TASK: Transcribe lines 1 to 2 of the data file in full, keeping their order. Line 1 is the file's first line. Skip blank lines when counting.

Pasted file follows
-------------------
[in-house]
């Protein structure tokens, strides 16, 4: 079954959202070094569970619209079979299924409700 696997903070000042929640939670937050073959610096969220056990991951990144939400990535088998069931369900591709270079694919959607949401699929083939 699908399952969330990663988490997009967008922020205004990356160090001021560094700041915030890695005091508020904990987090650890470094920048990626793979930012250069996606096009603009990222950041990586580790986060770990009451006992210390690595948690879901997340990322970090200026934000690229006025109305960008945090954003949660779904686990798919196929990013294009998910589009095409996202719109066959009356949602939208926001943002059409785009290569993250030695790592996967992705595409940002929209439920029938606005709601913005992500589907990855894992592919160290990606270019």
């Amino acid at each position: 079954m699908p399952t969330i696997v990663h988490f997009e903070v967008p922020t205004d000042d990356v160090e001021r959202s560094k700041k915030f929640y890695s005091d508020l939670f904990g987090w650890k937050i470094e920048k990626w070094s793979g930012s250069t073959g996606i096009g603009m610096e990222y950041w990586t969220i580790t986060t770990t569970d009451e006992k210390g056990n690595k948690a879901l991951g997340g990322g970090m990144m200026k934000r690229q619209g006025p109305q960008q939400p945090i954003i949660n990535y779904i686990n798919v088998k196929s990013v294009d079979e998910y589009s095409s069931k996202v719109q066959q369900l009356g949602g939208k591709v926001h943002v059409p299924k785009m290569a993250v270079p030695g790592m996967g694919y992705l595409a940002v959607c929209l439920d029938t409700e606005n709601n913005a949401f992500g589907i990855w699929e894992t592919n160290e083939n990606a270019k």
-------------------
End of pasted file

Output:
[in-house]
């Protein structure tokens, strides 16, 4: 079954959202070094569970619209079979299924409700 696997903070000042929640939670937050073959610096969220056990991951990144939400990535088998069931369900591709270079694919959607949401699929083939 699908399952969330990663988490997009967008922020205004990356160090001021560094700041915030890695005091508020904990987090650890470094920048990626793979930012250069996606096009603009990222950041990586580790986060770990009451006992210390690595948690879901997340990322970090200026934000690229006025109305960008945090954003949660779904686990798919196929990013294009998910589009095409996202719109066959009356949602939208926001943002059409785009290569993250030695790592996967992705595409940002929209439920029938606005709601913005992500589907990855894992592919160290990606270019």